Twenty-one states are set to raise their minimum wage when the clock strikes midnight New Year’s Eve. That means employers in more than half of the country will be required to pay employees more than the federal minimum of $7.25 per hour. The increases are expected to affect the hourly wages of 2.4 million workers by up to $1 to an average of $8.00.
Interestingly, the latest ally in the movement to raise minimum wages across the country won’t be found outside in picket lines. A new study finds strong support among Americans with investable assets of $1 million or more for the federal wage floor to rise.
Ninety-one percent of millionaires think the current federal minimum wage is too low and 62 percent support raising the federal minimum wage from $7.25 to $10.10 per hour.
Not surprisingly, party lines make a difference. Only 39 percent of Republicans support the federal bump to $10.10 compared to 93 percent of Democrats and 59 percent of Independents. The wealthy also think most states have a minimum wage that is too low. Two-thirds of the millionaires surveyed in the 23 states with a minimum age that is above the federal minimum, believe in a minimum wage above $10 per hour.
While this is just a survey of 500 people, it provides interesting insights into how the wealthy feel about higher minimum wages. However, what’s missing is why and how they think the raises would impact their own earning potential.
The CNBC Millionaire Survey numbers are in line with the way America's total population feels about raising the minimum wage. Sixty-five percent of Americans support raising the minimum wage, according to most recent NBC/Wall Street Journal Poll.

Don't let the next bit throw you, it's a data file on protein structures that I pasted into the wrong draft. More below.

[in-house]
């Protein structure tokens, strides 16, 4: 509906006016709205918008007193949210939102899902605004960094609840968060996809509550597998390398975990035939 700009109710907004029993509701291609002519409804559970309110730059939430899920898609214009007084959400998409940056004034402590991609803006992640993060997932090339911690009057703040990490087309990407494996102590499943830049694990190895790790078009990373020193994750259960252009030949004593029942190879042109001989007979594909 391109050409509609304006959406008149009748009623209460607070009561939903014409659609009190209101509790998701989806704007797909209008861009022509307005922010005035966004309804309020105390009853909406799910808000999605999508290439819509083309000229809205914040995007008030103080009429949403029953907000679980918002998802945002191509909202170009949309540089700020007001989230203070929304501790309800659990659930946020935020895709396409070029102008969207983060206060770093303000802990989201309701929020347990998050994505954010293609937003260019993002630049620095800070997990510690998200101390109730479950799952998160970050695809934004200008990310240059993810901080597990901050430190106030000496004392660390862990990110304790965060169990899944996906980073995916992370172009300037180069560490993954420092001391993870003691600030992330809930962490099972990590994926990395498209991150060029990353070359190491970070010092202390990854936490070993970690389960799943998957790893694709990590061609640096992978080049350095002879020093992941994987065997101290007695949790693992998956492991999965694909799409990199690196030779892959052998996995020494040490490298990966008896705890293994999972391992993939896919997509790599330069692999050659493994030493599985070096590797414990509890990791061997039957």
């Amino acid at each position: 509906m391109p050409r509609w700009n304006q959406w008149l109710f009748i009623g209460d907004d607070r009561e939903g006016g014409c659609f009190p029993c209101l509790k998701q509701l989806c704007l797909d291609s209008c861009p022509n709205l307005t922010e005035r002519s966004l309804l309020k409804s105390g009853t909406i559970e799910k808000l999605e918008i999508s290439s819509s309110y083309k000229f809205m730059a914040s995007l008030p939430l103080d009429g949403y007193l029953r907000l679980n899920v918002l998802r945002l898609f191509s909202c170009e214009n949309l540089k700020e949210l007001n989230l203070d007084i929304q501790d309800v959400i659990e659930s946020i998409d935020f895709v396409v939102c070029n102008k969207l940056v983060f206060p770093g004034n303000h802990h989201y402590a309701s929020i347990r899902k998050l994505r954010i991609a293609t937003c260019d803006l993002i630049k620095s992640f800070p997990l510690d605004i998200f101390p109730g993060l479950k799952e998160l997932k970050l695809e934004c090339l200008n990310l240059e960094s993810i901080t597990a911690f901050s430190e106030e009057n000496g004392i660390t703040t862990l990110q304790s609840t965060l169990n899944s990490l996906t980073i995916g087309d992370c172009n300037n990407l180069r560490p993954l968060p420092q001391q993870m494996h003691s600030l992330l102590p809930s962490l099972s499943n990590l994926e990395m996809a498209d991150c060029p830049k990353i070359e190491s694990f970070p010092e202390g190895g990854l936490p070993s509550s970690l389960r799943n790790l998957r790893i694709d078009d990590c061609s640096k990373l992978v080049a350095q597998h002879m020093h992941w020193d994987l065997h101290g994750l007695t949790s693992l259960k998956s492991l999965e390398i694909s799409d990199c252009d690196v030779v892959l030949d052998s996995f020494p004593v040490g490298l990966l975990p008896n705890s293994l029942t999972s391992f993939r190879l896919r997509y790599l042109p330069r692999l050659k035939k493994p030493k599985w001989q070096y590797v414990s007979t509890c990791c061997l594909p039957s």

When asked, "What is a fair minimum wage?" only 47 of the 500 millionaires surveyed gave a number at or below the current federal minimum of $7.25 per hour. All other respondents gave a fair wage above the federal minimum, with 38 percent saying the wage should be higher than the $10.10 wage proposed by President Obama in his State of the Union Address in January.
"I think these respondents just aren't aware of where the starting line is," said George Walper, CEO of Spectrem Group, which polled 500 Americans with investable assets of $1 million or more for CNBC. "They support raising the wage to $10 an hour because they don't realize it's so low to begin with," Walper said. "If we had framed it as 'Do you support a 30 or 40 percent increase in the minimum wage?' we might have had more people saying no."
Only 12 percent of millionaires said raising the wage should be Congress' top priority next year. The issue landed a distant fourth place behind corporate tax reform (24 percent), immigration reform (22 percent) and repealing the Affordable Care Act (20 percent).
Perhaps what is most interesting about this survey is that, despite the support for a higher minimum wage, there is misunderstanding about the details of this issue. The pollsters noted that the topic is “extremely emotional and political” such that people are responding not based upon facts but what seems to be fair intuitively.
That emotional appeal is what advocates prey upon. The pictures we see from the protests are of little kids with signs about how low the minimum is. Despite the fact that most people who earn minimum wages are not raising their families on it, but are instead teens and young people starting out their careers, what the President and other proponents paint is a very different picture.
As we know, emotion moves people to action, but impacts are what matters and we’ll see the impacts in communities where the minimum wages are set to rise this week. When employers begin to cut workers’ hours or lay off workers, the support for minimum wage hikes may pour cold water on these protests and expose the fallacious arguments for what they really are.